On 20th Anniversary of First Live-TV Trial, a Call for Transparency
China should do more to increase the transparency of its judicial process, 20 years after the first live broadcast of a courtroom trial, legal professionals told Caixin.
A copyright case heard by the Beijing No. 1 Intermediate People’s Court on the morning of July 11, 1998, became a major milestone in China’s legal history when it was aired live by state broadcaster China Central Television (CCTV).
“After finding out that the trial would be broadcast live, we felt pressure from both above and below and were very nervous, because this was a first for the country, and there was no precedent to look to,” Ma Laike, now deputy head of the Beijing No. 1 Intermediate Court and a member of the 1998 trial’s collegial panel, told Caixin.
The trial pitted 10 film studios against three companies accused of copyright infringement, including production of unauthorized CDs. The defendants were eventually ordered to compensate the studios, which included the state-run August First Film Studio. The broadcast on CCTV ran for over four hours.
Collegiate panel members prepared extensively for the trial, not only to fulfill the requirements of the legal process, but also to ensure that most of the audience would understand the trial proceedings, Ma said.
The 1998 trial came amid a national push to professionalize the legal system and move away from mediation-based dispute resolution and toward increased use of the judicial process. The trial was a turning point in the lives of many of today’s China’s law professionals, said Ma Xiaogang, the founding partner of Beijing’s Hylands Law Firm and one of the plaintiffs’ attorneys in the 1998 case. “I’ve heard (law students) say many times, seeing the 1998 live broadcast was what made them want to go into law,” Ma said.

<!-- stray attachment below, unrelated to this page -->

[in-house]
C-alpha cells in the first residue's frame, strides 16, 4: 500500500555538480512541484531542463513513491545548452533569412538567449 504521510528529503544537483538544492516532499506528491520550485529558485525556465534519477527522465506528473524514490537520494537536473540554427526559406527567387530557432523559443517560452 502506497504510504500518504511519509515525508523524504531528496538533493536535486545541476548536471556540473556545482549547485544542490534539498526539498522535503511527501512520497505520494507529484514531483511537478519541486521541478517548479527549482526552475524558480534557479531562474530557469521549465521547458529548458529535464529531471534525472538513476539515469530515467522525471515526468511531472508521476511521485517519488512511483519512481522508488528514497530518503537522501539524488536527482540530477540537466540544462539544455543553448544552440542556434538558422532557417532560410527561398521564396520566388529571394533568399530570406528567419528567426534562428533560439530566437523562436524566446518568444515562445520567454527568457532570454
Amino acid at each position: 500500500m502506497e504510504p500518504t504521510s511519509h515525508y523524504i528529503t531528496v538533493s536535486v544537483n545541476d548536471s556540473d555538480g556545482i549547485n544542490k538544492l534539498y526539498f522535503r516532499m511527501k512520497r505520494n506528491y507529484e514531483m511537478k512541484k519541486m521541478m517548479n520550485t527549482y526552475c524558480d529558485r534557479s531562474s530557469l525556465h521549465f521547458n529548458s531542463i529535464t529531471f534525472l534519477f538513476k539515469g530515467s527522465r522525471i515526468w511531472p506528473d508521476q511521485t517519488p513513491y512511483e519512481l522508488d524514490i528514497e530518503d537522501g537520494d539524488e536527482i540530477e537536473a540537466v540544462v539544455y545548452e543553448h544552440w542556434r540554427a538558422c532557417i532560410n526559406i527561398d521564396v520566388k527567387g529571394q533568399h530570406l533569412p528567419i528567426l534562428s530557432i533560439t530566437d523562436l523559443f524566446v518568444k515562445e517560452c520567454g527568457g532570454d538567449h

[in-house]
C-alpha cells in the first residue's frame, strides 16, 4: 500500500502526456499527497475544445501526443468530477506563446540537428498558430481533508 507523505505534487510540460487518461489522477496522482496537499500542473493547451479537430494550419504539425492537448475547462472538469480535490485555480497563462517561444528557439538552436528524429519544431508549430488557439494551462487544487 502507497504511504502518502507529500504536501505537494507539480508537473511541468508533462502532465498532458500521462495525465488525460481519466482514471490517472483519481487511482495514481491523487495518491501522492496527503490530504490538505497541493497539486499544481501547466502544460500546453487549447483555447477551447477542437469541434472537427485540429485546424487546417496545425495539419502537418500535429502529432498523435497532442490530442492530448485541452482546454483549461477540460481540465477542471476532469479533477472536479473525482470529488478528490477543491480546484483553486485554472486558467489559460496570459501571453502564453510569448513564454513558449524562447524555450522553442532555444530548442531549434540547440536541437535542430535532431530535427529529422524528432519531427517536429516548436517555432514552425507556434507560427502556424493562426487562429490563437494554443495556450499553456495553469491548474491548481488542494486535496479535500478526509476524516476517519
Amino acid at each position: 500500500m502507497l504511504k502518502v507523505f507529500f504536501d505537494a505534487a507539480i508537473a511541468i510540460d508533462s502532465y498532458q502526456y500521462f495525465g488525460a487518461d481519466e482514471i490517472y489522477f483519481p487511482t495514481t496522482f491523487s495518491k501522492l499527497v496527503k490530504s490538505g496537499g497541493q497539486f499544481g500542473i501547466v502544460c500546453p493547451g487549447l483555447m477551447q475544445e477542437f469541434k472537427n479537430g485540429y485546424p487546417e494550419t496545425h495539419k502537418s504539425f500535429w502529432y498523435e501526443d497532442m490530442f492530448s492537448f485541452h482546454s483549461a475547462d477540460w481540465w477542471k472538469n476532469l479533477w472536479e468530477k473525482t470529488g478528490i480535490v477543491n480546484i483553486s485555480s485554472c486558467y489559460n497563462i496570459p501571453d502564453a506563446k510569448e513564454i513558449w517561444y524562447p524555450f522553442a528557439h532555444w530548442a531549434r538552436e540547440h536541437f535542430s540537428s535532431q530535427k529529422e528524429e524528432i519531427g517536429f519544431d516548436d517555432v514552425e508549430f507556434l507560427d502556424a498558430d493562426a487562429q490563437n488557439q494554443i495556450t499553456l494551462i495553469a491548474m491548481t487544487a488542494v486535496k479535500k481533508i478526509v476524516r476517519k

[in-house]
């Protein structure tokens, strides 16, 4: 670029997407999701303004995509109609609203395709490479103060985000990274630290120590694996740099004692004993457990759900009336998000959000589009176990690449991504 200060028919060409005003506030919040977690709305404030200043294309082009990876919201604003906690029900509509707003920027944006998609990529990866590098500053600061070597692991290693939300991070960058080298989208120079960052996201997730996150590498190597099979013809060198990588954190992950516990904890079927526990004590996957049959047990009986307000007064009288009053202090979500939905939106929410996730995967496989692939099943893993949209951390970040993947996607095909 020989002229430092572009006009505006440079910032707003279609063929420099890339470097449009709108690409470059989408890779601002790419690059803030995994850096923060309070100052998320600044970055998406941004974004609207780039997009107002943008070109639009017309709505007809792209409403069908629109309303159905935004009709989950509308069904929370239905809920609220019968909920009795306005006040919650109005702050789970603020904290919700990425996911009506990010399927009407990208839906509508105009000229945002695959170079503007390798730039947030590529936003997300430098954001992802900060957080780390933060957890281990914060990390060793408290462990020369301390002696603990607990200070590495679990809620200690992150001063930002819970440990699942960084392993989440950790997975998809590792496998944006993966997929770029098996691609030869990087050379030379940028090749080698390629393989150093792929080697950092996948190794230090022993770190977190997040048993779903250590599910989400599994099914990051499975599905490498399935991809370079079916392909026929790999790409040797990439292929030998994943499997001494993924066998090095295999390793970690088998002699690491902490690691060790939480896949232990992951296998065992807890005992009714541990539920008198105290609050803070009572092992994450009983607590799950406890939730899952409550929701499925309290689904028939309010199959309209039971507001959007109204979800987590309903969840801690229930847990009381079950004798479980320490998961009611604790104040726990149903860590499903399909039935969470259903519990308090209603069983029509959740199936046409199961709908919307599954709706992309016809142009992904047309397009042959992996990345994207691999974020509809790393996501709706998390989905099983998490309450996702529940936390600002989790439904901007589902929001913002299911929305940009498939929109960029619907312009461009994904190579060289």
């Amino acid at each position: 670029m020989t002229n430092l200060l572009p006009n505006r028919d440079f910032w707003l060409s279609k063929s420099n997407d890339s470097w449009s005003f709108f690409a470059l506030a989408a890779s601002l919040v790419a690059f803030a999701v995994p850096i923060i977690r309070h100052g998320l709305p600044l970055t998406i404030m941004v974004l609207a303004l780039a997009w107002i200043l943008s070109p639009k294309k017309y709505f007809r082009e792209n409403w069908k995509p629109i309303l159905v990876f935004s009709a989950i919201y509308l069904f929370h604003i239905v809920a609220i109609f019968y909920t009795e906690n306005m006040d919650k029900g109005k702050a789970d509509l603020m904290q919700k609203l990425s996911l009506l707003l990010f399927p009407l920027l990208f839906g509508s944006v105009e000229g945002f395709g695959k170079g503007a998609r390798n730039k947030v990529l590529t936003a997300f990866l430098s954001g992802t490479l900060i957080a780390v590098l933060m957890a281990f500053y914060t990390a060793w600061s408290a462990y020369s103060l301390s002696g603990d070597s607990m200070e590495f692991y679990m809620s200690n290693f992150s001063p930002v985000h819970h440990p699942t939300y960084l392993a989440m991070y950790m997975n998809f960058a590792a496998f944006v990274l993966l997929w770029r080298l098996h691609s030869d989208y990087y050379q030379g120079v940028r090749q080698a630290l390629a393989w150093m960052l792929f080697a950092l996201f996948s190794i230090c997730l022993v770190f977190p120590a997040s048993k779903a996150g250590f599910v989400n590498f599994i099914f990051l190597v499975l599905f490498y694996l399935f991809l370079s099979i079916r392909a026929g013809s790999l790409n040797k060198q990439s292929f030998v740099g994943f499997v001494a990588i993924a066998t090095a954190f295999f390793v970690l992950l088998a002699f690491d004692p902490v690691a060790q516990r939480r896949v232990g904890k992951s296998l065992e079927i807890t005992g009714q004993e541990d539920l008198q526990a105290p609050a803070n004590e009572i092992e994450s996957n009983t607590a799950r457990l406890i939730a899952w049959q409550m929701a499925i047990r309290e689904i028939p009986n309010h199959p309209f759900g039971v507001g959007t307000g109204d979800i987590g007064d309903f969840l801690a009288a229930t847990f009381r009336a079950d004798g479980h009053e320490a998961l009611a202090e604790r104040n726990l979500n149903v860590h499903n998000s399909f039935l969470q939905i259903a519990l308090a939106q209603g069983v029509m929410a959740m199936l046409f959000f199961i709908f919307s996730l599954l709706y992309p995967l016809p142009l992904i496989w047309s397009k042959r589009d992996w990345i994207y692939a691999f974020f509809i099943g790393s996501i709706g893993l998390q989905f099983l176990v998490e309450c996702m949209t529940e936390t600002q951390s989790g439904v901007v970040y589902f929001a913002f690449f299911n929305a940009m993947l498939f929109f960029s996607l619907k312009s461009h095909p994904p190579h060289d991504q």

China’s trial broadcasts have evolved in the last two decades, with trials now aired on online platforms and social media apps Weibo and WeChat. As of Friday, over 1.15 million trials have been aired on China’s official court platform since it opened in September 2016, including 5,866 on Friday alone, according to a live tally on the platform’s website.
But the trials aired online represent just a fraction of all cases heard by courts in China, considering that 16.7 million legal cases were resolved in 2015, according to a report by the Supreme People’s Court. Courts can decide to hold “closed” trials, which members of the public cannot access.
China needs to allow more substantial public participation in the judicial process, Wu Zaicun, head of the Beijing No. 1 Intermediate People’s Court, told Caixin. “Our past judicial activities emphasized that courts were conservative and closed, but in reality there is no contradiction between judicial professionalism and openness,” Wu said.
The main issue now is not whether the details of a case have been made public, but rather the ways in which the public can access them, argued Wang Tianyu, a professor of communication studies at the China University of Political Science and Law. For instance, while many courts now have Weibo and WeChat accounts, many fail to respond to messages sent to those accounts.
Contact reporter Teng Jing Xuan (firstname.lastname@example.org)
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